Objective: To review experience with methicillin-resistant Staphylococcus aureus (MRSA) in tertiary acute-care teaching hospitals on the Canadian prairies.
Design: Retrospective review for a 36-month period, 1990 through 1992.
Setting: Five tertiary acute-care teaching hospitals in three Canadian prairie provinces.
Methods: MRSA isolates and susceptibility were identified through the clinical microbiology laboratory at each institution. For each patient, data collected included duration of institutional residence prior to isolation, patient ethnic background, age, sex, and antimicrobial susceptibility. Epidemiologic typing of strains used restriction fragment length polymorphism analysis by pulsed-field gel electrophoresis.
Results: Two hundred fifty-nine MRSA isolates were identified in 135 patients during the 36 months, with substantial institutional variation in number of isolates. No consistent increase in yearly numbers of isolates was apparent. Patients usually had MRSA identified at admission (62%); only one of five centers had the majority of isolates acquired nosocomially. Patients with MRSA present at admission were more frequently of aboriginal (First Nations) ethnicity (62% compared with 14% of nosocomial; P < 0.001). Pulsed-field gel electrophoresis of 167 isolates from 135 patients revealed 46 different strains with little interprovincial or interinstitutional identity of strains.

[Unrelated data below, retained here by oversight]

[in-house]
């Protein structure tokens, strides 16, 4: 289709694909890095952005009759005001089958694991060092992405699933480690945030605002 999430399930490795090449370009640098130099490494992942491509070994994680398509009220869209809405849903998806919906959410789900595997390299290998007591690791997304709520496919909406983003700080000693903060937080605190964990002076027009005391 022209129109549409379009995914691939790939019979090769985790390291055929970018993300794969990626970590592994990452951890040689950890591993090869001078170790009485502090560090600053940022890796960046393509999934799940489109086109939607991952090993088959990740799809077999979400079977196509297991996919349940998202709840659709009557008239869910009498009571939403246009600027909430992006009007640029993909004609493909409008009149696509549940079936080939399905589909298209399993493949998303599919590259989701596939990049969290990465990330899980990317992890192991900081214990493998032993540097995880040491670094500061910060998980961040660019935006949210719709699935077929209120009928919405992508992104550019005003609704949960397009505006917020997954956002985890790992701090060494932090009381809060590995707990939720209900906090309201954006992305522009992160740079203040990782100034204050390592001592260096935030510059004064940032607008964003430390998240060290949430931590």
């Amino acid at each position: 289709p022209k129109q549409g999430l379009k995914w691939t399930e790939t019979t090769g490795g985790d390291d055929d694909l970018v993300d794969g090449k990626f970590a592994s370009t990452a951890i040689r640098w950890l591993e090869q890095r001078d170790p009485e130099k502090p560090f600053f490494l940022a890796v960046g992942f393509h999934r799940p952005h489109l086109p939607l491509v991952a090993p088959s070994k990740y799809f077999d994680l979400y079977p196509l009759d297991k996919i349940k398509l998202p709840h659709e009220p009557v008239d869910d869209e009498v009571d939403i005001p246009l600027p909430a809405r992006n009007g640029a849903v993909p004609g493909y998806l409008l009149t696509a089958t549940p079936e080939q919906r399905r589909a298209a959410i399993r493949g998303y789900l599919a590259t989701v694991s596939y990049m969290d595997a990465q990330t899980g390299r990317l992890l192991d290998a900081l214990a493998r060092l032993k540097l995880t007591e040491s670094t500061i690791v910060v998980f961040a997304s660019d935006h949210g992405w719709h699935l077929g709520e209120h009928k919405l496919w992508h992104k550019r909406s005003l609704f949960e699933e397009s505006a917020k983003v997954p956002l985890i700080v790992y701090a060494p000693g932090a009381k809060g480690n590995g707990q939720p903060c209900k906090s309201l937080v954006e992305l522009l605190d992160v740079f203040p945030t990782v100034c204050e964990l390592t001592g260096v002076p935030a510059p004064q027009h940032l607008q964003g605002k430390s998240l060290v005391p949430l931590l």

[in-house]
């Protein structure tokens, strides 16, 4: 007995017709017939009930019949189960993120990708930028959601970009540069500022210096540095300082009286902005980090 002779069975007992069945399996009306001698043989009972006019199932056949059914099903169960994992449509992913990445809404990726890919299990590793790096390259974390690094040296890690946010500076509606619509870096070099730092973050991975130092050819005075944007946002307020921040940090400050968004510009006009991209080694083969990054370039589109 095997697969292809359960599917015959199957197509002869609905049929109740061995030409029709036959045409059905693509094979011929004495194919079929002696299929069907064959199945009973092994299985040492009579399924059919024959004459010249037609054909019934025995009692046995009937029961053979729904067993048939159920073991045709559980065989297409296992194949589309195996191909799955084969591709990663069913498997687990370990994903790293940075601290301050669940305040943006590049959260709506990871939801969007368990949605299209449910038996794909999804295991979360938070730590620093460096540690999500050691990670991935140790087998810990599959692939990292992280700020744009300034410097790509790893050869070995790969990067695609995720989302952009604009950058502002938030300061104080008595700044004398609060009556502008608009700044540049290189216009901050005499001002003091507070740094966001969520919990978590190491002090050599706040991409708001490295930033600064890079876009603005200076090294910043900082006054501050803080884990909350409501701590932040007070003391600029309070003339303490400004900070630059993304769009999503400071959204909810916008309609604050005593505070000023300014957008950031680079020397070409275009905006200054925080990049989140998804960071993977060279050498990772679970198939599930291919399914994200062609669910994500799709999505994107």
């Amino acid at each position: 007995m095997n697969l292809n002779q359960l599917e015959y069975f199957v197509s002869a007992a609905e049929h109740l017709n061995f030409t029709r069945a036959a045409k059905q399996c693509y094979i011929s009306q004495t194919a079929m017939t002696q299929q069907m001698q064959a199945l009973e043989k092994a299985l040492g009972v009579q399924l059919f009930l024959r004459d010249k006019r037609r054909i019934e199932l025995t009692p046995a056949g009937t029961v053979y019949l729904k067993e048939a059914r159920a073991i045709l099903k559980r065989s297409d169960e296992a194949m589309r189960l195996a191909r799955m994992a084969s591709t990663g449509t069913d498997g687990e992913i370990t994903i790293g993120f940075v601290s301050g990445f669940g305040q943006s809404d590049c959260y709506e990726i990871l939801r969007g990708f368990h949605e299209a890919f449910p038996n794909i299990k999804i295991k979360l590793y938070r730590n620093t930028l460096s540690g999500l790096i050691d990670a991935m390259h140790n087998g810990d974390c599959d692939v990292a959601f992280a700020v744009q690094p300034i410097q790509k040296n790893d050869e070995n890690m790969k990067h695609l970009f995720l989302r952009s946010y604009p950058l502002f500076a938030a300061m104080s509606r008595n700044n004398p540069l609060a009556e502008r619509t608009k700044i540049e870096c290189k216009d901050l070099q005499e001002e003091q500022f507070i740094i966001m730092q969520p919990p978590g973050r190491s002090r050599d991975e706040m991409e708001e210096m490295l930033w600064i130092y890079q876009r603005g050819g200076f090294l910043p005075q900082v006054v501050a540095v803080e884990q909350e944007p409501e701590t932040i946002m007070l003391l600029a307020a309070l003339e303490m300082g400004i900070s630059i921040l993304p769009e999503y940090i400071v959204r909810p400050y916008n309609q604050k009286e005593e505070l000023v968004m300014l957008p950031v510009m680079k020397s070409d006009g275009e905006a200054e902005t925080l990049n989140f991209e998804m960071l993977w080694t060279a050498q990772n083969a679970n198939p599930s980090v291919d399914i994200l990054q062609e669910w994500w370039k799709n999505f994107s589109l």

Conclusions: MRSA isolated in patients in tertiary care institutions in these three Canadian provinces usually is acquired prior to admission. A disproportionate number of isolates are identified in aboriginal Canadians. Epidemiologic typing was consistent with a polyclonal origin of MRSA in this geographic area.